The Bending Low of the Son of God
by Bishop Robert Barron . January 13, 2008 .
The feast of the Baptism of the Lord is a celebration of God's great humility. In order to rescue us sinners, God the Son bent low and stood with us in the muck and mud of our dysfuction. This was so that he could draw us up to his glory.
Faith, the Friend of Reason
by Bishop Robert Barron . January 6, 2008 .
One of the truths that is manifested on Epiphany (that's what the word "epiphania" means) is the compatibility of faith and reason, of religion and science. The Magi were scientists, astronomers interested in tracking and measuring the heavenly bodies. But they also saw in the orderliness of the universe evidence of God. Their search for Christ symbolizes the fact that all of science leads finally to God.
Holy Family Values
by Bishop Robert Barron . December 30, 2007 .
Paul lays out for the Colossians (and us) the virtues that make a family healthy. They include compassion, patience, bearing the burden of the other and, above all, love. To find out precisely what these terms mean, listen to the sermon!
Biblical Family Values
by Bishop Robert Barron . December 31, 2006 .
There are family values in the Bible, but they might not be the ones you'd expect. The Biblical authors--both Old Testament and New--put a stress, not on sentiment and personal connection, but rather on mission. They see the family as a place where one's vocation from God is prioritized and cultivated. We see this theme on clear display in both the Hannah story and the account of the finding in the Temple.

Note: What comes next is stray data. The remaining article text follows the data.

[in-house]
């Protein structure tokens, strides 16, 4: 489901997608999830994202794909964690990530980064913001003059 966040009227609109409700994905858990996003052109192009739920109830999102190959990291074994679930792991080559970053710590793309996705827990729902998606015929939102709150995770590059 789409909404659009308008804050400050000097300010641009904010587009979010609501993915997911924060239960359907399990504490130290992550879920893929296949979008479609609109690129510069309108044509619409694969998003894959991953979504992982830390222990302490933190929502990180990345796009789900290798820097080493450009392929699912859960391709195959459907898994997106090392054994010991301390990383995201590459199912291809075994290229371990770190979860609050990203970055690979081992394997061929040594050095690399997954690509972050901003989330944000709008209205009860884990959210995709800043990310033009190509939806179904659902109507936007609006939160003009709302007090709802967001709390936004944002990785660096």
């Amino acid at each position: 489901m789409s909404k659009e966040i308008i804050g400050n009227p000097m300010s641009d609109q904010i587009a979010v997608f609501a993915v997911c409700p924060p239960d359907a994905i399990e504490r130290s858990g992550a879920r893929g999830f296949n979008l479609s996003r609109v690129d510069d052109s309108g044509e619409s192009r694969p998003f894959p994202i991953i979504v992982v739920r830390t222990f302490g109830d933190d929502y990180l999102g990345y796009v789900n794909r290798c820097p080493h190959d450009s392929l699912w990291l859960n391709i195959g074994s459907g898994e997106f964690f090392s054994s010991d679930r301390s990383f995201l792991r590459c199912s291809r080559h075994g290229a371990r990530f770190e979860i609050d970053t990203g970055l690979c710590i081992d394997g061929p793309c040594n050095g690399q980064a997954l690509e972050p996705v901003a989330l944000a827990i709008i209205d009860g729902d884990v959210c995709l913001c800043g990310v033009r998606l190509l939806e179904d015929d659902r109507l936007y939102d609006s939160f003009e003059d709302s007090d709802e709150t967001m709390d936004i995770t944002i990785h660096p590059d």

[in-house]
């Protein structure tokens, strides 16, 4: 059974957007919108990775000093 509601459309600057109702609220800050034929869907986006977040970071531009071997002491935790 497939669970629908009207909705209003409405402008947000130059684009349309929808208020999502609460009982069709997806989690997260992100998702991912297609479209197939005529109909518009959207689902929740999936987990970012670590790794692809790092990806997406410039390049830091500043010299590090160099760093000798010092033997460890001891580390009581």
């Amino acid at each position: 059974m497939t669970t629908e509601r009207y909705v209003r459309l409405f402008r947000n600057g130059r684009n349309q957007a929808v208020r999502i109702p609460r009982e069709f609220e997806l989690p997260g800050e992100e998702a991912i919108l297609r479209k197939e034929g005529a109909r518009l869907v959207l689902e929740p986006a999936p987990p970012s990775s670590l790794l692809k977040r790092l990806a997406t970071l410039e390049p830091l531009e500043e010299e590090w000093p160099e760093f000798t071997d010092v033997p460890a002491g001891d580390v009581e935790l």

Christ and the Nations
by Bishop Robert Barron . January 8, 2006 .
Jesus Christ is God's love made flesh, a gift to all the nations. As such, he transcends the disputes and squabbles that so often characterize the relationship between nations, cultures, and peoples. This boundary-transcending quality of Christ is expressed beautifully in the story of the journey of the Magi.
A Baby Born in Straw Poverty
by Bishop Robert Barron . December 25, 2005 .
Recently, I read an interview with Bono, the lead singer of the group U2. Asked about his religious beliefs, he replied, "I think that there is a love and a logic that lies behind the universe. So I believe in God. I also see, as an artist, the poetic appropriateness of that unspeakable power manifesting itself as a baby born in straw poverty. And that's why I'm a Christian." My sermon for today is just an elaboration of Bono's wonderful Christmas sermon.
Magi Came From the East
by Bishop Robert Barron . January 2, 2005 .
We see in the visit of the Magi to the Christ child the first hint of the internationalism of Christianity. Precisely because Jesus is the Word made flesh, the very personal presence of God, he speaks to all nations and all peoples. The Christian message is meant to overcome all of the petty divisions that characterize the human race: "In Christ there is no Jew or Greek, no slave or free, no man or woman."
Breaking Open the Coffers of Your Heart
by Bishop Robert Barron . January 5, 2003 .
The Three Wise Men see the sign, they move, they overcome opposition, and then they give the new-born King the best they have. Having walked this spiritual itinerary, they then "go back by a different route," for no one ever comes to Christ and goes back the same way he came.
The Journey of the Magi
by Bishop Robert Barron . January 6, 2002 .
The journey of these wise men is a metaphor for the spiritual journeys that all of us must make. Like the magi, we must be attentive; we must be willing to act; we must expect opposition; we must give our best to Christ, and finally, we must be willing to change, "to go back by a different route."
by Bishop Robert Barron . December 30, 2001 .
Everything about Luke's familiar Christmas story is surprising. Mary and Joseph, the inn, the child wrapped in swaddling clothes, the manger, the angels and shepherds--all challenge our ordinary conceptions of what is good, right, and powerful. Listen again to this story and hear it as, in the strict sense of the term, "subversive."